How would you describe your sound? Who are your main influences in getting to here?
I like the fact that I sing with my Northampton voice. A lot of folks down here in Brighton think I’m from a small farm or something, because of my accent isn’t as clean as it is down here. I play around with a lot of odd guitar tunings, and like to find various inverted chords. The piece I’m writing needs to interest me first and foremost. I get easily bored, so it has to have something unusual about it. I obviously hope that my sound is interesting to the listener, or at least I hope they can either be inspired or feel something from the song. A lot of influence probably comes from the guitar, though I find it more interesting when it comes from the song. With my songs I try my best to not hide anything and be open with them. The album I have listened to the most is Blue by Joni Mitchell, and for that very reason of being total open, raw and emotive.

Your album Stories Of The Sky from 2017 seemed to go down well. What was the reaction like?
Ah, it is so hard to say. From an artist point of view, you either look too much into it, or kick it under the carpet and try not to look. I was very pleased with it, I learned a million lessons, and I improved. I think this is what artists should always aim for; to always improve, and provide honest, decent songs. To be completely transparent the artist also needs a good level of drive too, as well as good songs. I worked incredibly hard to get it out there and heard, and just hoped that people enjoy it. I felt that Stories of the Sky was a time of establishing myself in the singer-songwriting world. I am happy with it and very happy with the reaction I received. I got played on BBC Radio, in Acoustic magazine, and knocked out a few European and UK tours. Though I am more happy with my forthcoming second album, but I think everyone says that!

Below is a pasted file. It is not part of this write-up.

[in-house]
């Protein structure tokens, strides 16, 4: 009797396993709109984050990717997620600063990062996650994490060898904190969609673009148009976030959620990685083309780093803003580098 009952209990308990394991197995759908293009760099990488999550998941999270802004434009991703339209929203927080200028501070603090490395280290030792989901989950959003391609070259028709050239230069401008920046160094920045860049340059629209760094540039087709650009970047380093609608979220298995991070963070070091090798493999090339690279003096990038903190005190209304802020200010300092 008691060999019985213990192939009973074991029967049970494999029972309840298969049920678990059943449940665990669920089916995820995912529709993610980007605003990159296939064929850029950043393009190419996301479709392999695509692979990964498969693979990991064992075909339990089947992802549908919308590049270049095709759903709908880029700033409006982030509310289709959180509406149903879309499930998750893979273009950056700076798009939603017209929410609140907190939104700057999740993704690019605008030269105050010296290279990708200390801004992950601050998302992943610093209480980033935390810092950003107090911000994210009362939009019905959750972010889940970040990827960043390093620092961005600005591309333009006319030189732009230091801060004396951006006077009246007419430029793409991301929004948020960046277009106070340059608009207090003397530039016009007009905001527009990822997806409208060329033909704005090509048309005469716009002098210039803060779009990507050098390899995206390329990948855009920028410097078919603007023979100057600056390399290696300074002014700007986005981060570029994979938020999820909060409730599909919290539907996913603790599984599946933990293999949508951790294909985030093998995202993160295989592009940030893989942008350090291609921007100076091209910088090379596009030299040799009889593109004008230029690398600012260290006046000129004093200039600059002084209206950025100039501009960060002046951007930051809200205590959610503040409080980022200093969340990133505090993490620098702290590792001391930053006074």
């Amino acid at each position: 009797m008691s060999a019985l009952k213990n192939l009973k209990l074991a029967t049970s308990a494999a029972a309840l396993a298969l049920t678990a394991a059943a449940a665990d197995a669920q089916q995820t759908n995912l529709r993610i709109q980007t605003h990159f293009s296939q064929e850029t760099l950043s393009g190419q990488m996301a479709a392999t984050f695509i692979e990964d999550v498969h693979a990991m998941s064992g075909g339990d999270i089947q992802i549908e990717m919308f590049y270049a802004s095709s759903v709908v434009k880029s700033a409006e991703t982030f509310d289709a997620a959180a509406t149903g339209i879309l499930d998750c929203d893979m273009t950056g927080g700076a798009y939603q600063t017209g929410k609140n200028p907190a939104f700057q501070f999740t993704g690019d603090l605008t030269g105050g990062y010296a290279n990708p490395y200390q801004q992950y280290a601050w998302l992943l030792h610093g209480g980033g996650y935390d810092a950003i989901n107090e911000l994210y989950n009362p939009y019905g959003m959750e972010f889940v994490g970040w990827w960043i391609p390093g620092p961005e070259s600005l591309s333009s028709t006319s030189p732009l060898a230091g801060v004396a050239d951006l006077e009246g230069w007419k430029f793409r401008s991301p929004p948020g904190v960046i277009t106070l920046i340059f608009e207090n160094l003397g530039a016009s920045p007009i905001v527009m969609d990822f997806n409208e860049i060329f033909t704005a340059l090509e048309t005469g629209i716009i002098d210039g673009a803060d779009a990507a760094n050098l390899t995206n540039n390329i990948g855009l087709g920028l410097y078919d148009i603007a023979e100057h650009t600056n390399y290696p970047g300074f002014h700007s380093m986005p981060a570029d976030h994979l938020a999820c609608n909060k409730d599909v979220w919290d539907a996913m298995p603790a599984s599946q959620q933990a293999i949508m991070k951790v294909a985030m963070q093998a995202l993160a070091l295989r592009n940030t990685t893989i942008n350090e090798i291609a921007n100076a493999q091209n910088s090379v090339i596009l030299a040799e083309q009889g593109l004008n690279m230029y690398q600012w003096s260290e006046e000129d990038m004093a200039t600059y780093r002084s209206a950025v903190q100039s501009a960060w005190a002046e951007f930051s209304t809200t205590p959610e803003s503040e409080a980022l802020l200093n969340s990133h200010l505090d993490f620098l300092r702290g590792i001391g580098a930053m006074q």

Tell us about this new single, ‘God Is An Algorithm’.
First of all, the whole album [to be called Modern Stories] is all about stories of our modern time: technology, mental health or having good friends, it’s very broad. This single is about that algorithms making more and more decisions for us, therefore losing our free will. Book writer Yuval Noah Harari had just released his second book Homo Deus: A brief history of tomorrow. He was talking on a podcast and he mentioned the words ‘God is an algorithm’ – I thought, that’s a great song title, and listened further to the podcast. A week or so later, and after reading some of his book, I managed to write the song. I am really inspired by technology, astronomy, and general philosophy. I sometimes switch between these subjects and raw human emotions in my songs, or try to link the two.

What are your live shows like? Why should people come see you?